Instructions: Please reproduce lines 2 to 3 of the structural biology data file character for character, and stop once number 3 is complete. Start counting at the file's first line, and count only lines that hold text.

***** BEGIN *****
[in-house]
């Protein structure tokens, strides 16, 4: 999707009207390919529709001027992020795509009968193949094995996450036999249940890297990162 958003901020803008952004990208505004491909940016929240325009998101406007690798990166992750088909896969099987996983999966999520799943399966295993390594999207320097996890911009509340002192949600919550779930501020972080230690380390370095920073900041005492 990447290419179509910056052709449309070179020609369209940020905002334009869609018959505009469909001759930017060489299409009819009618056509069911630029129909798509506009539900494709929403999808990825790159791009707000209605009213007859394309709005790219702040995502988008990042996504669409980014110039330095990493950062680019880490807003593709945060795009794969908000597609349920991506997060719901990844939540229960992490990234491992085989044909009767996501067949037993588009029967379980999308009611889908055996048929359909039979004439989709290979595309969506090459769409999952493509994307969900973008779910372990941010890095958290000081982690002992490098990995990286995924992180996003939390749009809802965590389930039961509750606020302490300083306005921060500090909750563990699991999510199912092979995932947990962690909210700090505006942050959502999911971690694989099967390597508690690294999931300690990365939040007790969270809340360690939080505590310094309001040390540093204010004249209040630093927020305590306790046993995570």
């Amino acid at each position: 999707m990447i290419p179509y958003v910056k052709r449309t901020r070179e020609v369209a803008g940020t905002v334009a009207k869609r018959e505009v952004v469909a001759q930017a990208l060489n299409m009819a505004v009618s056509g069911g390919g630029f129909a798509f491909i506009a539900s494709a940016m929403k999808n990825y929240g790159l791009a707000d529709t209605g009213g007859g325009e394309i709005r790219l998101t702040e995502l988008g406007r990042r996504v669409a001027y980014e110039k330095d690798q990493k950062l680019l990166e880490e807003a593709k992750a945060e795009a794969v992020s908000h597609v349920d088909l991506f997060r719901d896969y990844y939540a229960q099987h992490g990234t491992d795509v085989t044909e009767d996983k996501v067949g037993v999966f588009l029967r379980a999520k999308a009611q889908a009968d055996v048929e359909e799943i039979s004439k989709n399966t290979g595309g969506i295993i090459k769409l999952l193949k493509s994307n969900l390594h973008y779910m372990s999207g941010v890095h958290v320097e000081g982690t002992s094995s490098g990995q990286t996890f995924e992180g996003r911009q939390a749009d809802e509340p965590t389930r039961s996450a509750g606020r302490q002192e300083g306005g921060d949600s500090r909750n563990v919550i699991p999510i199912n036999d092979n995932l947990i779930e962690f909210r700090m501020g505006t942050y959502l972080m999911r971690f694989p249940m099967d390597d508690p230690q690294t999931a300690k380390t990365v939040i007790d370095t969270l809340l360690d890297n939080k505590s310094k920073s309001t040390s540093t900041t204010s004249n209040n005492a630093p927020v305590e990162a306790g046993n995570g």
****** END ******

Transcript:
């Protein structure tokens, strides 16, 4: 999707009207390919529709001027992020795509009968193949094995996450036999249940890297990162 958003901020803008952004990208505004491909940016929240325009998101406007690798990166992750088909896969099987996983999966999520799943399966295993390594999207320097996890911009509340002192949600919550779930501020972080230690380390370095920073900041005492 990447290419179509910056052709449309070179020609369209940020905002334009869609018959505009469909001759930017060489299409009819009618056509069911630029129909798509506009539900494709929403999808990825790159791009707000209605009213007859394309709005790219702040995502988008990042996504669409980014110039330095990493950062680019880490807003593709945060795009794969908000597609349920991506997060719901990844939540229960992490990234491992085989044909009767996501067949037993588009029967379980999308009611889908055996048929359909039979004439989709290979595309969506090459769409999952493509994307969900973008779910372990941010890095958290000081982690002992490098990995990286995924992180996003939390749009809802965590389930039961509750606020302490300083306005921060500090909750563990699991999510199912092979995932947990962690909210700090505006942050959502999911971690694989099967390597508690690294999931300690990365939040007790969270809340360690939080505590310094309001040390540093204010004249209040630093927020305590306790046993995570």
């Amino acid at each position: 999707m990447i290419p179509y958003v910056k052709r449309t901020r070179e020609v369209a803008g940020t905002v334009a009207k869609r018959e505009v952004v469909a001759q930017a990208l060489n299409m009819a505004v009618s056509g069911g390919g630029f129909a798509f491909i506009a539900s494709a940016m929403k999808n990825y929240g790159l791009a707000d529709t209605g009213g007859g325009e394309i709005r790219l998101t702040e995502l988008g406007r990042r996504v669409a001027y980014e110039k330095d690798q990493k950062l680019l990166e880490e807003a593709k992750a945060e795009a794969v992020s908000h597609v349920d088909l991506f997060r719901d896969y990844y939540a229960q099987h992490g990234t491992d795509v085989t044909e009767d996983k996501v067949g037993v999966f588009l029967r379980a999520k999308a009611q889908a009968d055996v048929e359909e799943i039979s004439k989709n399966t290979g595309g969506i295993i090459k769409l999952l193949k493509s994307n969900l390594h973008y779910m372990s999207g941010v890095h958290v320097e000081g982690t002992s094995s490098g990995q990286t996890f995924e992180g996003r911009q939390a749009d809802e509340p965590t389930r039961s996450a509750g606020r302490q002192e300083g306005g921060d949600s500090r909750n563990v919550i699991p999510i199912n036999d092979n995932l947990i779930e962690f909210r700090m501020g505006t942050y959502l972080m999911r971690f694989p249940m099967d390597d508690p230690q690294t999931a300690k380390t990365v939040i007790d370095t969270l809340l360690d890297n939080k505590s310094k920073s309001t040390s540093t900041t204010s004249n209040n005492a630093p927020v305590e990162a306790g046993n995570g």